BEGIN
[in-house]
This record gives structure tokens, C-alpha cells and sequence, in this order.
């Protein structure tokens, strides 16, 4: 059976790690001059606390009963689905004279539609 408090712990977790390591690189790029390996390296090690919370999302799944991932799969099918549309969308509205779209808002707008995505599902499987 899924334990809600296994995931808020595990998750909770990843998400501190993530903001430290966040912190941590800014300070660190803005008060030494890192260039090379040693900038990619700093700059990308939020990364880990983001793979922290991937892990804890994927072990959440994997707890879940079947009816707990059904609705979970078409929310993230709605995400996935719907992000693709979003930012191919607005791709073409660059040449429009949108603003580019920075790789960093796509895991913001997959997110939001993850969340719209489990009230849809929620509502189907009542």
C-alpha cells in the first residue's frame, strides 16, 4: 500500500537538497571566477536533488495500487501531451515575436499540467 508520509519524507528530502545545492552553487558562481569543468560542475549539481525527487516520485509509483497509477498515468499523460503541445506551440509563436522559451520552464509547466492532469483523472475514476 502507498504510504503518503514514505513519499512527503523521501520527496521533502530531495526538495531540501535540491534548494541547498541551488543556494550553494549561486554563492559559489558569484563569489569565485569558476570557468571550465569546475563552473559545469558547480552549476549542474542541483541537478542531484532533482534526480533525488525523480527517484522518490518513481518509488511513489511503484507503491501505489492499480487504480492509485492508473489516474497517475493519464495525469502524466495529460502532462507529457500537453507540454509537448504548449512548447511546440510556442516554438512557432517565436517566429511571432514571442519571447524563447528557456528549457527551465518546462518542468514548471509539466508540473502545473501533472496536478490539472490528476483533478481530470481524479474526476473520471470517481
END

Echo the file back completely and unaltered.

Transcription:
[in-house]
This record gives structure tokens, C-alpha cells and sequence, in this order.
């Protein structure tokens, strides 16, 4: 059976790690001059606390009963689905004279539609 408090712990977790390591690189790029390996390296090690919370999302799944991932799969099918549309969308509205779209808002707008995505599902499987 899924334990809600296994995931808020595990998750909770990843998400501190993530903001430290966040912190941590800014300070660190803005008060030494890192260039090379040693900038990619700093700059990308939020990364880990983001793979922290991937892990804890994927072990959440994997707890879940079947009816707990059904609705979970078409929310993230709605995400996935719907992000693709979003930012191919607005791709073409660059040449429009949108603003580019920075790789960093796509895991913001997959997110939001993850969340719209489990009230849809929620509502189907009542």
C-alpha cells in the first residue's frame, strides 16, 4: 500500500537538497571566477536533488495500487501531451515575436499540467 508520509519524507528530502545545492552553487558562481569543468560542475549539481525527487516520485509509483497509477498515468499523460503541445506551440509563436522559451520552464509547466492532469483523472475514476 502507498504510504503518503514514505513519499512527503523521501520527496521533502530531495526538495531540501535540491534548494541547498541551488543556494550553494549561486554563492559559489558569484563569489569565485569558476570557468571550465569546475563552473559545469558547480552549476549542474542541483541537478542531484532533482534526480533525488525523480527517484522518490518513481518509488511513489511503484507503491501505489492499480487504480492509485492508473489516474497517475493519464495525469502524466495529460502532462507529457500537453507540454509537448504548449512548447511546440510556442516554438512557432517565436517566429511571432514571442519571447524563447528557456528549457527551465518546462518542468514548471509539466508540473502545473501533472496536478490539472490528476483533478481530470481524479474526476473520471470517481